Although women are far more likely to die from heart disease, breast cancer is the most common cancer in women and remains the single most feared disease, according to a survey commissioned by the Society for Women's Health Research.
Fortunately, October’s Breast Cancer Awareness Month may be dispelling some of those fears through its extensive educational outreach. From special merchandise in grocery and department stores to pink ribbons worn on lapels, the campaign to raise awareness of the disease that affects millions has grown dramatically since it was first established in 1985.
A comprehensive study 12 years ago revealed that California teachers have a higher-than-expected rate of breast cancer and other forms of the disease. For the past 18 years, thousands of female public school educators have been involved in the California Teachers Study which continues to monitor the situation.
Researchers have been able to gather data from more than 133,000 teachers in grades kindergarten through community college - both retirees and those currently in the classroom.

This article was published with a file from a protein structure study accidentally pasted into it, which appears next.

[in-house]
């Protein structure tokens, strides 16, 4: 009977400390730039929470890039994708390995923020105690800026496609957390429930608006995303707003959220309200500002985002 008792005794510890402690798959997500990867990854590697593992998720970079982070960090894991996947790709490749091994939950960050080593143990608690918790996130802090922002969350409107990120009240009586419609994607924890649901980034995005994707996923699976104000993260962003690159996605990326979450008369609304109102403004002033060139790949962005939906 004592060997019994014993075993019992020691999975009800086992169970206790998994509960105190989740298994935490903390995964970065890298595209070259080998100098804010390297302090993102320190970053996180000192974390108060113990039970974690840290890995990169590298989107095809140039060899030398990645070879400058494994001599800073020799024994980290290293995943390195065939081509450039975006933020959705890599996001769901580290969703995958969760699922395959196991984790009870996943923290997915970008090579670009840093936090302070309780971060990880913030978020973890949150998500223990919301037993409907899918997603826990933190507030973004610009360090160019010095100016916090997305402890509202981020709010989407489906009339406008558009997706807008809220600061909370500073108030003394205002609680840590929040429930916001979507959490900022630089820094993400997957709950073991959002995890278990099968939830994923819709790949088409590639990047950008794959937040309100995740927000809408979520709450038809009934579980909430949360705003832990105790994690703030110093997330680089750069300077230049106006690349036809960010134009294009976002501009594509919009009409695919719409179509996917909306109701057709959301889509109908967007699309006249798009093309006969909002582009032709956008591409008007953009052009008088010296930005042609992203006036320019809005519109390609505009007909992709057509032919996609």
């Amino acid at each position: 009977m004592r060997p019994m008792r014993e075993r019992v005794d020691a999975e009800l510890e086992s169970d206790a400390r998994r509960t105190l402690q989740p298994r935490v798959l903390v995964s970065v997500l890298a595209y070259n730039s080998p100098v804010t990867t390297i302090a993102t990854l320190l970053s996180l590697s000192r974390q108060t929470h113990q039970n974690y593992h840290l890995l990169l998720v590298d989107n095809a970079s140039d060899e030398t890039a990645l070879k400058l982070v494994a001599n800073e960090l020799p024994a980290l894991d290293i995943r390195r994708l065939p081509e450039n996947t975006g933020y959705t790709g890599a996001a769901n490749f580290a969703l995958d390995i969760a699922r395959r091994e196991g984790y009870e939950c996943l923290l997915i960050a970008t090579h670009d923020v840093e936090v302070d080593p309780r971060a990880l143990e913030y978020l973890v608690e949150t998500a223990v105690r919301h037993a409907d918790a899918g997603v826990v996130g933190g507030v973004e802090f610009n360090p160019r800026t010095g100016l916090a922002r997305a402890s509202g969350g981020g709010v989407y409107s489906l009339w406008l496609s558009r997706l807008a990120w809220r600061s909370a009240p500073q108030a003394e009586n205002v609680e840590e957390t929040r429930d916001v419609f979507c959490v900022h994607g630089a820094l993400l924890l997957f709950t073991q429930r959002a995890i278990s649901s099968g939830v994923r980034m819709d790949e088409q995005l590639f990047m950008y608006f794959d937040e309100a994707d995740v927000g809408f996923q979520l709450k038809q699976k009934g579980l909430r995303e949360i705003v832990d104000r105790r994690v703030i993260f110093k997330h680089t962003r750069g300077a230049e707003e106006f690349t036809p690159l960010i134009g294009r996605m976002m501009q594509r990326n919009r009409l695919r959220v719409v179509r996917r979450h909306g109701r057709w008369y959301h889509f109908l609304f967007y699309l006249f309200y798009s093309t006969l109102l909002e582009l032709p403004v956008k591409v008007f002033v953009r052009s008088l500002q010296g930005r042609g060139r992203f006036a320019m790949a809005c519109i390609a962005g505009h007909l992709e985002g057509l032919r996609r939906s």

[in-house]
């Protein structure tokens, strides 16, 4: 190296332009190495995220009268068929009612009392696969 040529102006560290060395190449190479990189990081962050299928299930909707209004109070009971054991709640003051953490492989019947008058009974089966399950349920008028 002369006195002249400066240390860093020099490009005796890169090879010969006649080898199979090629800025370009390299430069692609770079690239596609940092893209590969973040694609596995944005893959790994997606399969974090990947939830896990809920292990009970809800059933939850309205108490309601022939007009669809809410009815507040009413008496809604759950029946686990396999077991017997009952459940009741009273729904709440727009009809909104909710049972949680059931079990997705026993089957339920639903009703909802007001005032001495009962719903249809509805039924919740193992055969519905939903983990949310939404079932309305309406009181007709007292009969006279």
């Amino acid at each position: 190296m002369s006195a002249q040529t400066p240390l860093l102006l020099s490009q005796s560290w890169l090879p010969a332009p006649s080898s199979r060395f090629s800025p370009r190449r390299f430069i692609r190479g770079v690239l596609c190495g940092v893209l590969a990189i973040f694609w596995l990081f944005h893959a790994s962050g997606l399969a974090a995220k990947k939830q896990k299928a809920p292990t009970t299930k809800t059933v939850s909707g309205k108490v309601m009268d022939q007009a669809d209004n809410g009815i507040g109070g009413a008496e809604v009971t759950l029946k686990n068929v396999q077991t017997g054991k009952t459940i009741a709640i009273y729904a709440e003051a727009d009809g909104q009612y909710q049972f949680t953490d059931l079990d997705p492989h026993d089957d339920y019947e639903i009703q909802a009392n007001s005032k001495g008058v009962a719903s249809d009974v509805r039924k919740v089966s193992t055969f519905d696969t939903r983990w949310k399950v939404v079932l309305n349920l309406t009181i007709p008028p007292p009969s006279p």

Suggested risk factors include:
- Higher level of education – partly because women who delay having their first child are at increased risk
- Use of hormone replacement therapy
- Alcohol consumption – two or more alcoholic beverages a day
The research consortium applied for $10 million in federal funding to extend the project through 2014. It also wants an estimated $1 million in additional funds to broaden the participant pool to younger teachers.
Although no one can prevent cancers from occurring in the population, people can take steps to lower their risks. General recommendations include:
- Regular self-breast exams
- Regular mammograms for women over 40
- Avoiding smoking
- Eating a healthy diet
From the Educator
The September 2011 issue of California Educator magazine addressed cancer. Read article on prevention:
The September 2009 issue of California Educator magazine covered breast cancer in depth. Check our interactive version of the magazine for the various articles.
*For information on the study referred to in the Educator articles, visit www.calteachersstudy.org.